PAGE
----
Moreover, many people wonder whether the following indirect effects and diseases can be caused by low testosterone.
Can Low Testosterone Promote Alzheimer’s Disease?
As we have already heard, testosterone production is a factor in cognitive health. Unfortunately, however, both functions decline as we age.
However, as evidenced by one study, older men with low testosterone levels are at a significantly higher risk of developing Alzheimer’s disease.
According to researchers, high testosterone levels in older men significantly reduce the risk of developing Alzheimer’s disease (Chu et al. 201025).
Can Low Testosterone Cause Anxiety?
Testosterone also plays a supporting role in the mood and overall mental health of men and women. Additionally, it’s a natural antagonist of cortisol, the stress hormone.
For this reason, testosterone deficiency is consistently associated with nervousness, depression, and anxiety (Tyagi et al. 201726).
With this in mind, researchers studied women who suffered from a social anxiety disorder. They found that a single dose of 0.5 milligrams of testosterone was sufficient to significantly improve anxiety disorder symptoms (Enter et al. 201627).
In this sense, there seems to be a negative correlation between testosterone and anxiety. Accordingly, low testosterone levels may promote anxiety, and higher levels may reduce it.
Can Testosterone Deficiency Lead to Cardiovascular Disease?
Cardiovascular disease is responsible for an unprecedented proportion of deaths in the Western world.
Research has a clear opinion regarding the effect of low testosterone on the risk of cardiovascular disease. Accordingly, testosterone deficiency supports the following adverse health effects (Webb et al. 201728):
- Endothelial dysfunction
- Cardiac repolarisation
In contrast, opinions divide when it comes to exogenous testosterone treatment.
While some studies view taking testosterone supplements as a remedy for heart disease, others suggest that testosterone therapy may exacerbate cardiovascular disease (Vigen et al. 201329).
Do Low Testosterone Symptoms Promote Mortality?
That one cannot take testosterone deficiency lightly is shown by a study conducted on 858 men who were 40 or older.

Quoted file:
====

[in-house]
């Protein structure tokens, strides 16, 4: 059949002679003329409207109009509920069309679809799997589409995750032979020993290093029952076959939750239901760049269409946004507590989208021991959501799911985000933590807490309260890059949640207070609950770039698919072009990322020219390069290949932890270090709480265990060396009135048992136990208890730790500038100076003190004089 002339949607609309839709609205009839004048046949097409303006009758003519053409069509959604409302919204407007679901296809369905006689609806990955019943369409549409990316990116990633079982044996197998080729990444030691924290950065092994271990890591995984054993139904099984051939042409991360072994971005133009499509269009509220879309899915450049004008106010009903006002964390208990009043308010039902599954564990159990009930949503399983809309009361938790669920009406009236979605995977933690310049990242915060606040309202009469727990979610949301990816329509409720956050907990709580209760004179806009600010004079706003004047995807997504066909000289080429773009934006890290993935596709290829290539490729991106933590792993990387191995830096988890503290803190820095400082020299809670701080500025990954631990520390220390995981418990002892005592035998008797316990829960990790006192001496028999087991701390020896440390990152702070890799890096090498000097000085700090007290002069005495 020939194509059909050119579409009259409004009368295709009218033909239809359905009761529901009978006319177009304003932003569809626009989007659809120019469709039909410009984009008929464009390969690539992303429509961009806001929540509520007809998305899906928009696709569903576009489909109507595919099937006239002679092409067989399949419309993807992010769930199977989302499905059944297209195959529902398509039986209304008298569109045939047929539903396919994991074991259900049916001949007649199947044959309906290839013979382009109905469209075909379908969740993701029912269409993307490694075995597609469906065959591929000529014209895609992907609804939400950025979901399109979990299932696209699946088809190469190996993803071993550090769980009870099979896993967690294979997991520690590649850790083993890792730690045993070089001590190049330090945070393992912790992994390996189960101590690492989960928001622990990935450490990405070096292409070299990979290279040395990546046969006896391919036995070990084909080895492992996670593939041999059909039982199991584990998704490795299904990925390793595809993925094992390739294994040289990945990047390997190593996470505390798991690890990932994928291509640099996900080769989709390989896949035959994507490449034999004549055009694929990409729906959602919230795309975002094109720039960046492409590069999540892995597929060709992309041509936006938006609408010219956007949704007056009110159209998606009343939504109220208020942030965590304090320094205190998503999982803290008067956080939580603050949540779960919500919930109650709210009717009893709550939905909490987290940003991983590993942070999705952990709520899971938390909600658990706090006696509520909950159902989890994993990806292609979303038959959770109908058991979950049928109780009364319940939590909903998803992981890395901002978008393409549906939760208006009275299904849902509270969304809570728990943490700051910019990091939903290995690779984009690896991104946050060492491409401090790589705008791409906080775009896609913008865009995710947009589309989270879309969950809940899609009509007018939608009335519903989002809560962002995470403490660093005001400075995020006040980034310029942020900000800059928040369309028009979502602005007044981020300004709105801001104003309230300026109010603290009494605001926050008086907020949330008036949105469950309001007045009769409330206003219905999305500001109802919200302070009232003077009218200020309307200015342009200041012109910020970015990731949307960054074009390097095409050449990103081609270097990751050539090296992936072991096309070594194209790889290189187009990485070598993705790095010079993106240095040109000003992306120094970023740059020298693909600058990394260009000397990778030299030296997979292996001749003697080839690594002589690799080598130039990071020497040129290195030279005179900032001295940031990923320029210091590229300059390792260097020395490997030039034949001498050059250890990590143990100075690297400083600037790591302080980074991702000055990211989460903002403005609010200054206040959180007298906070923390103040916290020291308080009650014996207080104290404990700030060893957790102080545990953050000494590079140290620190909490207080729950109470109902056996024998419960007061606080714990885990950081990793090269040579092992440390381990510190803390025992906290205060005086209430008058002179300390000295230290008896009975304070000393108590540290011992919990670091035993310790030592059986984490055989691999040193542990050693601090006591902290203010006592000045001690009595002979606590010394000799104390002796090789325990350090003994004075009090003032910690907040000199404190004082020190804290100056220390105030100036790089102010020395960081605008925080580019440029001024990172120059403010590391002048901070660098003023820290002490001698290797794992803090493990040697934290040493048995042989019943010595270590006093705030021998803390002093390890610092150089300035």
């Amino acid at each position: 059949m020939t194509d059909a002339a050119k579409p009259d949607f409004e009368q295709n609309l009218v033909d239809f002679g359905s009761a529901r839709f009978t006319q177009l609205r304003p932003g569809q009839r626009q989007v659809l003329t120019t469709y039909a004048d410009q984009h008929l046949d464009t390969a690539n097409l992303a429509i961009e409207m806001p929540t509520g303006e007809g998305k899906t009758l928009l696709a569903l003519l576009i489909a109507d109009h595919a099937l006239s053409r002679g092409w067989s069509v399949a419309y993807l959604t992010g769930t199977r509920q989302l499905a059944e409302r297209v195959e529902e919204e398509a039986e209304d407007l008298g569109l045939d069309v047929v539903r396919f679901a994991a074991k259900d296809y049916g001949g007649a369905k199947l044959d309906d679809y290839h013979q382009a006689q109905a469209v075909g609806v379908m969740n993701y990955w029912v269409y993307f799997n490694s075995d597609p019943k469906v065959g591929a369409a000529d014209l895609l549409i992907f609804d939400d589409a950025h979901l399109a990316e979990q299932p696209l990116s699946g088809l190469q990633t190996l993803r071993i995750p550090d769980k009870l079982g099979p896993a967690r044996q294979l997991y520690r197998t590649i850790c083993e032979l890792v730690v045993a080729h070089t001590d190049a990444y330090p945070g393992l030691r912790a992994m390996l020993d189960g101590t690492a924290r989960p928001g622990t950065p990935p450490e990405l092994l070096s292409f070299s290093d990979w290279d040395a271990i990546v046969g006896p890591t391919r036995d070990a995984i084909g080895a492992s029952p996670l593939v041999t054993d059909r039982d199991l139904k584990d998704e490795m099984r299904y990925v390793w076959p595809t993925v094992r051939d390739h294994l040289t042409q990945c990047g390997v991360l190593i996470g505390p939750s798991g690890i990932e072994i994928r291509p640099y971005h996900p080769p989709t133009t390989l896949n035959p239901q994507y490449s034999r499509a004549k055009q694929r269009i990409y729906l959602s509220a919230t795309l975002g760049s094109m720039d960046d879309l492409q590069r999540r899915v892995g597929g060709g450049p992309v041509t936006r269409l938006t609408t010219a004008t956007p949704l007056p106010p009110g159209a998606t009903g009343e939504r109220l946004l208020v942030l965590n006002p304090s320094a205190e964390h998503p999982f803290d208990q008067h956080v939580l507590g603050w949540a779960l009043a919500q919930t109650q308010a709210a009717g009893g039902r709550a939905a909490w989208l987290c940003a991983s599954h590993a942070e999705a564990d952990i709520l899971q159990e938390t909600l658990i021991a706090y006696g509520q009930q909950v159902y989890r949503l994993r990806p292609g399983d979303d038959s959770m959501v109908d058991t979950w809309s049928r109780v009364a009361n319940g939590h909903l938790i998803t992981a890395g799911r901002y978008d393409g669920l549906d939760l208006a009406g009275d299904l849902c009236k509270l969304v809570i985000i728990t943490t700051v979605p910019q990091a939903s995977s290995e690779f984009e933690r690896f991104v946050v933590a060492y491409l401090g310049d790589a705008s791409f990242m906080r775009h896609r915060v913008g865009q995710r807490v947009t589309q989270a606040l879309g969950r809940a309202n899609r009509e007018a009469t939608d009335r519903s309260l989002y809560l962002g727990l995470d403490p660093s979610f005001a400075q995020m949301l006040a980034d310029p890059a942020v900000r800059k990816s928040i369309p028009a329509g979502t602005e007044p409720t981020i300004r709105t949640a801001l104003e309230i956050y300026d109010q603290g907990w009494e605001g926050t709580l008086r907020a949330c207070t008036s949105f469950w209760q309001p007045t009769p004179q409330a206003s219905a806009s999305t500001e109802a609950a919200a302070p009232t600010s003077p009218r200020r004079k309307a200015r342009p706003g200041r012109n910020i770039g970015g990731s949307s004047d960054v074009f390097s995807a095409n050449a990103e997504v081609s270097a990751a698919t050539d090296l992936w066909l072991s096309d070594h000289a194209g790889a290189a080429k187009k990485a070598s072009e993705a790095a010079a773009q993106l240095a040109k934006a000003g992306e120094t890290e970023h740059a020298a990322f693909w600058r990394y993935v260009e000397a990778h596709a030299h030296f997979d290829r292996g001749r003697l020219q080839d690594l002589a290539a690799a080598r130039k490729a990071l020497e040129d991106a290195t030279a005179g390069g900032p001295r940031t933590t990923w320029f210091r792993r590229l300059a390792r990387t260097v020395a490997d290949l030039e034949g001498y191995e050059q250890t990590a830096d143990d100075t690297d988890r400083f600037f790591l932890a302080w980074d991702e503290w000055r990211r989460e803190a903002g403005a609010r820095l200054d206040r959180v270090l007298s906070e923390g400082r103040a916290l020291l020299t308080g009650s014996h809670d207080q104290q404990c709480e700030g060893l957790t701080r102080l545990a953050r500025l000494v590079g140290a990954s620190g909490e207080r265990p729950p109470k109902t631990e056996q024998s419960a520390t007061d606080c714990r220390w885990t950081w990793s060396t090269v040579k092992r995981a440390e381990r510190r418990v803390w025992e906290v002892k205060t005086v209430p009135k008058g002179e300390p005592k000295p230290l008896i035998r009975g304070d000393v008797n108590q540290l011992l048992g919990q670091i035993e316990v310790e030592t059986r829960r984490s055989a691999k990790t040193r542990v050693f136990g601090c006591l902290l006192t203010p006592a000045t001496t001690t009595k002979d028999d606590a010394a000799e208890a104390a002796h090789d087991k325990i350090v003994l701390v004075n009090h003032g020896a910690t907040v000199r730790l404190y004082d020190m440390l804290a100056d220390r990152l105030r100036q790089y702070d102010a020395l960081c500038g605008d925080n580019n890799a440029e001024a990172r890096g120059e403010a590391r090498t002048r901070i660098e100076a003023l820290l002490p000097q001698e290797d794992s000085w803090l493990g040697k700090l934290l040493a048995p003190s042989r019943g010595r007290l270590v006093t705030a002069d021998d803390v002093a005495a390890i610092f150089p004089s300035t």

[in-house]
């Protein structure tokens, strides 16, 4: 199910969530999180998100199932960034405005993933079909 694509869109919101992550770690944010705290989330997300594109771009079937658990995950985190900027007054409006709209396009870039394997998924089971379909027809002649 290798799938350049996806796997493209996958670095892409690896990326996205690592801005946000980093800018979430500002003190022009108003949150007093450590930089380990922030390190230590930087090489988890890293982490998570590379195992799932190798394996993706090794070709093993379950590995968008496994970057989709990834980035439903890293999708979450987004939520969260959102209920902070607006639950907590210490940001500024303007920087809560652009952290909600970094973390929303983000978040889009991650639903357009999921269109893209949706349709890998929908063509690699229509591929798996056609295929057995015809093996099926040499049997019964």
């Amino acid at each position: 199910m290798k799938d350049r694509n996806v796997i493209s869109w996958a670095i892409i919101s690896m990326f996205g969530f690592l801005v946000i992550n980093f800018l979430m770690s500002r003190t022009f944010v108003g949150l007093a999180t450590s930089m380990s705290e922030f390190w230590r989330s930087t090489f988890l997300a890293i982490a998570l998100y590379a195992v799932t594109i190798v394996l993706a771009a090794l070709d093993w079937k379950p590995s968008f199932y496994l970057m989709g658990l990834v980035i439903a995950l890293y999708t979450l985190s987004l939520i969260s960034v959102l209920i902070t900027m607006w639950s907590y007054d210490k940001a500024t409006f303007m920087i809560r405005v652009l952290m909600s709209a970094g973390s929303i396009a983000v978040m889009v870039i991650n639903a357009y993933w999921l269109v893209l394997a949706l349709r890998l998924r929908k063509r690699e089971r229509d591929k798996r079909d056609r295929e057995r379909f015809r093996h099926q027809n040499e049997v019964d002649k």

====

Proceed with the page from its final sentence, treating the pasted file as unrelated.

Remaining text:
In this study, men with low testosterone levels’ mortality rate were significantly higher than those with normal levels.
Even adjusting for other significant factors, such as age and obesity, concluded that testosterone deficiency significantly increased the risk of overall mortality (Shores et al. 200630).
Natural Remedies Can Improve Low Testosterone Symptoms
Many physical and psychological effects of testosterone deficiency for both men and women are unknown and readily underestimated.
While low testosterone levels result in various adverse health effects, treatment with exogenous testosterone is not a panacea.
While a natural increase in testosterone levels can be a guarantor of better health, testosterone treatments often show opposite results.
For example, exogenous testosterone can worsen heart disease, while enhancing testosterone levels naturally brings improvements.
Therefore, it makes sense to address low testosterone where it originates – in an unhealthy lifestyle.
For this reason, I’ll be taking a closer look at how you can fight low testosterone through stress reduction, diet, and exercise in a future article.
Low Testosterone Symptoms FAQ
What is free testosterone?
Free es testosterone is not bound to other molecules. Testosterone in the blood is predominantly bound to proteins.
What is bioavailable testosterone?
Bioavailable testosterone includes free testosterone and testosterone bound to non-specific proteins. It excludes testosterone, which is attached to sex hormone-binding globulin (SHBG).
What are the causes of low testosterone?
Stress, medications, estrogen-like chemicals, and excessive alcohol consumption can lower testosterone levels.